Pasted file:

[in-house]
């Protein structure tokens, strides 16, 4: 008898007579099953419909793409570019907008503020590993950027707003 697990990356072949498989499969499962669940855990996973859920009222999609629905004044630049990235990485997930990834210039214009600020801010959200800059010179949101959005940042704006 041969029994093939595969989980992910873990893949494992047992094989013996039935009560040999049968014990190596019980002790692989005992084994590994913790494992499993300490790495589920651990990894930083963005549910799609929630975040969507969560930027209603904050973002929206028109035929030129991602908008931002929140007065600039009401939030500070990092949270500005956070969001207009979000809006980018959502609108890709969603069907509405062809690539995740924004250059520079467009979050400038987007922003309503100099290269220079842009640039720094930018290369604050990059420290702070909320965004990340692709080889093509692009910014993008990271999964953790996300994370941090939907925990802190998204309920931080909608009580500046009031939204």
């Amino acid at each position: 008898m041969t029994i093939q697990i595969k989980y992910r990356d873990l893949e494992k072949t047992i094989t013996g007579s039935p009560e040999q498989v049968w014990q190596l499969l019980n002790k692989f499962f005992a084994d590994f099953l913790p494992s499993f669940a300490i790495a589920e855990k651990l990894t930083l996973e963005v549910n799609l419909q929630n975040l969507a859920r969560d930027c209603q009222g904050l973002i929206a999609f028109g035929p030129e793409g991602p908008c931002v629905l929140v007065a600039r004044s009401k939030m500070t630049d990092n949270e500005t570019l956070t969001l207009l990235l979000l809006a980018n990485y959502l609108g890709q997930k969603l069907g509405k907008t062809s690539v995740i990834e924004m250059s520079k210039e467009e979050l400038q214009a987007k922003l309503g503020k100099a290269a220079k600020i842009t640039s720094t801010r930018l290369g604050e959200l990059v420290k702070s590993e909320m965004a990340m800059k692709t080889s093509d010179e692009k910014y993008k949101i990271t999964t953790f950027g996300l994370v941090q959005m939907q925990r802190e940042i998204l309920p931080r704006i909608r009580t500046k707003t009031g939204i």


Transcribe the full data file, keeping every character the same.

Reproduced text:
[in-house]
């Protein structure tokens, strides 16, 4: 008898007579099953419909793409570019907008503020590993950027707003 697990990356072949498989499969499962669940855990996973859920009222999609629905004044630049990235990485997930990834210039214009600020801010959200800059010179949101959005940042704006 041969029994093939595969989980992910873990893949494992047992094989013996039935009560040999049968014990190596019980002790692989005992084994590994913790494992499993300490790495589920651990990894930083963005549910799609929630975040969507969560930027209603904050973002929206028109035929030129991602908008931002929140007065600039009401939030500070990092949270500005956070969001207009979000809006980018959502609108890709969603069907509405062809690539995740924004250059520079467009979050400038987007922003309503100099290269220079842009640039720094930018290369604050990059420290702070909320965004990340692709080889093509692009910014993008990271999964953790996300994370941090939907925990802190998204309920931080909608009580500046009031939204």
């Amino acid at each position: 008898m041969t029994i093939q697990i595969k989980y992910r990356d873990l893949e494992k072949t047992i094989t013996g007579s039935p009560e040999q498989v049968w014990q190596l499969l019980n002790k692989f499962f005992a084994d590994f099953l913790p494992s499993f669940a300490i790495a589920e855990k651990l990894t930083l996973e963005v549910n799609l419909q929630n975040l969507a859920r969560d930027c209603q009222g904050l973002i929206a999609f028109g035929p030129e793409g991602p908008c931002v629905l929140v007065a600039r004044s009401k939030m500070t630049d990092n949270e500005t570019l956070t969001l207009l990235l979000l809006a980018n990485y959502l609108g890709q997930k969603l069907g509405k907008t062809s690539v995740i990834e924004m250059s520079k210039e467009e979050l400038q214009a987007k922003l309503g503020k100099a290269a220079k600020i842009t640039s720094t801010r930018l290369g604050e959200l990059v420290k702070s590993e909320m965004a990340m800059k692709t080889s093509d010179e692009k910014y993008k949101i990271t999964t953790f950027g996300l994370v941090q959005m939907q925990r802190e940042i998204l309920p931080r704006i909608r009580t500046k707003t009031g939204i």